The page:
WWII Review: White Light, Black Rain | HistoryNet MENU

WWII Review: White Light, Black Rain

By Gene Santoro
8/8/2018 • World War II Magazine

White Light, Black Rain

Director: Steven Okazaki Time: 86 minutes. Color/B&W.

The controversial lessons of Hiroshima and Nagasaki are endless, but this subtle yet striking movie touches many of them. Peabody and Academy Award winner Okazaki interviews Japanese survivors and American scientists, technicians, and flyboys, and digs up some fresh footage of the pre- and postblast cities and the blasts themselves. But he foregrounds the human aspects: the Enola Gay’s copilot appearing on This is Your Life to honor victims brought to the United States for treatment and asking, “What have we done?”; the survivors enduring ongoing illness and ineffectual treatments while explaining that even today they remain outcasts in Japan. Probing emotions from various sides, Okazaki poses questions that are as pressing now as they were in August 1945.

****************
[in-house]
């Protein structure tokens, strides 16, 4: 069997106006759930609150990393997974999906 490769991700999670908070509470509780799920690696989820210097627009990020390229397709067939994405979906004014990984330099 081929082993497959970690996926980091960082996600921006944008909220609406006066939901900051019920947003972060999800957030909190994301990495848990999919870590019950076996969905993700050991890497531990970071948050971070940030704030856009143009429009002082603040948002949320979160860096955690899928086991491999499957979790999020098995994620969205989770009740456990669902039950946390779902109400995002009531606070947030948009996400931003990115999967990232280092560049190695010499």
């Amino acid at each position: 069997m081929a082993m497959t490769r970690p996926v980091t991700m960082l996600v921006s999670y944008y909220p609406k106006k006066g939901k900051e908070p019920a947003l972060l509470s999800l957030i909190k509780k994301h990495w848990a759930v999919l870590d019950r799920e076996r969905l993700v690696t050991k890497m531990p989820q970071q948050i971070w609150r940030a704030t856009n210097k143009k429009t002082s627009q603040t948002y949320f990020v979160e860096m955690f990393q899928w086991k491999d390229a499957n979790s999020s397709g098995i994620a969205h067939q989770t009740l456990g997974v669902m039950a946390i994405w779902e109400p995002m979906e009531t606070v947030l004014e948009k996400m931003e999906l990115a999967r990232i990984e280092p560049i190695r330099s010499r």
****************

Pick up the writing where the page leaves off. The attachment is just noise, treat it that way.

Originally published in the December 2007 issue of World War II Magazine. To subscribe, click here

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